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Recently, I read The Week’s article “The female price of male pleasure” by Lili Loofbourow. The article speaks of the pain many women endure as collateral for men’s gratification. Loofbourow states “Women are enculturated to be uncomfortable most of the time. And to ignore their discomfort.” She continues by noting “The real problem isn’t that we – as a culture – don’t sufficiently consider men’s biological reality. The problem is rather that theirs is literally the only biological reality we ever bother to consider.”

Many of us women have adapted to a culture of pain. In exercise, terms like “No pain, no gain” become mottos by which we live. Like the article mentioned, many of us become accustomed to beauty regiments that require some discomfort. From waxing and plucking to wearing high heels and waist trainers, becoming conditioned to wear these items in order to become attractive and find a partner is common.

From the time we were young women, a number of us have endured physical anguish each month with our periods. When this pain became excruciating through diseases like endometriosis, some doctors would just dismiss the woman and tell her that it’s normal. And like The Week article notes, numerous women endure pain with sex. Yet only 393 clinical trials study women’s painful sex, seeming extremely sparse compared to the 1,943 studies which exist for erectile dysfunction.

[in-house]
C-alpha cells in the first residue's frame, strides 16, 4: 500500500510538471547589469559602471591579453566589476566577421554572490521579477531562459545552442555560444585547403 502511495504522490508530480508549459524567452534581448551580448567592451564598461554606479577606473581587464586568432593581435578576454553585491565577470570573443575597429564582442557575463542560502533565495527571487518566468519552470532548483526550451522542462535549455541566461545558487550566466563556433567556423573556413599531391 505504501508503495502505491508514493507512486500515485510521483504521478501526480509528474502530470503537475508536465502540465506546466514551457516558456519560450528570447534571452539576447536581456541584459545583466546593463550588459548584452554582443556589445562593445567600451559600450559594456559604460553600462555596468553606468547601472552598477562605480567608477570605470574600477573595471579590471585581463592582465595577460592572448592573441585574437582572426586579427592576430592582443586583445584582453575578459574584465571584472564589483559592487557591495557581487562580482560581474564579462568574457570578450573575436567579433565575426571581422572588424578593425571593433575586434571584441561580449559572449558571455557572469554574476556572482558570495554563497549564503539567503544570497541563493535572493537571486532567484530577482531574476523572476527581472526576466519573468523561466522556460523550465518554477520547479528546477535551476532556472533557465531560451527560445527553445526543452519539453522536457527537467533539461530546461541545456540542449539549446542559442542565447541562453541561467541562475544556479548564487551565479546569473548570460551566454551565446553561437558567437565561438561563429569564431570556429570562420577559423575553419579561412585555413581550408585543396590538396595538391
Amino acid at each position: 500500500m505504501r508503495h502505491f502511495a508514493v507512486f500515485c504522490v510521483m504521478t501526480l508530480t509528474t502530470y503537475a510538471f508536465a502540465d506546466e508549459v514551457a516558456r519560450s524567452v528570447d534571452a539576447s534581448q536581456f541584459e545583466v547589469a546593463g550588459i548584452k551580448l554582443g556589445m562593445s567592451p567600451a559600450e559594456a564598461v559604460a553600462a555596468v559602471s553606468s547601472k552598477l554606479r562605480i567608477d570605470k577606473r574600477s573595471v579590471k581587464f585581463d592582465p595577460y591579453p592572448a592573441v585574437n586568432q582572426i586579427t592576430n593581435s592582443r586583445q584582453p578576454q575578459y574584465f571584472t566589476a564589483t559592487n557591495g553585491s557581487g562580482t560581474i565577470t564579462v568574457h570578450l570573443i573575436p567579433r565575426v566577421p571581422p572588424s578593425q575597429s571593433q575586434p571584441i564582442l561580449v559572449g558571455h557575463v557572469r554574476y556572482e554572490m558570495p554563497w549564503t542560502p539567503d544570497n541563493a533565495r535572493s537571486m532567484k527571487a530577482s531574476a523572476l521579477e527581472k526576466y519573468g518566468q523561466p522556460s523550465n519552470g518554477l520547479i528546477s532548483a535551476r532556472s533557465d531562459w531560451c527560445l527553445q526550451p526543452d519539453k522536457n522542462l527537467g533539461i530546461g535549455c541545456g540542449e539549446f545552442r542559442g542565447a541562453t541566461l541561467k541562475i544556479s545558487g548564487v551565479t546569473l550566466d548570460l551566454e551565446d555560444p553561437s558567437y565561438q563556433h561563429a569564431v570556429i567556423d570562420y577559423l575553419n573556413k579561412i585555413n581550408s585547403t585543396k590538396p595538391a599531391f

In the article, Loofbourow said “Women have spent decades politely ignoring their own discomfort and pain to give men maximal pleasure.” Except that this goes beyond one or two generations and a few decades.

Pieces of scripture have allowed for this narrative throughout the past two or three millennia. Some of our Christian narratives do not help our efforts to live a low-pain existence. Our faith tradition is rooted in an origin story in which the first female human is cursed to moments of pain for the choice she made.

To read the rest of the article, visit  The Pastoral Is Political: The Dangerous Theology of Women, Bodies and Pain

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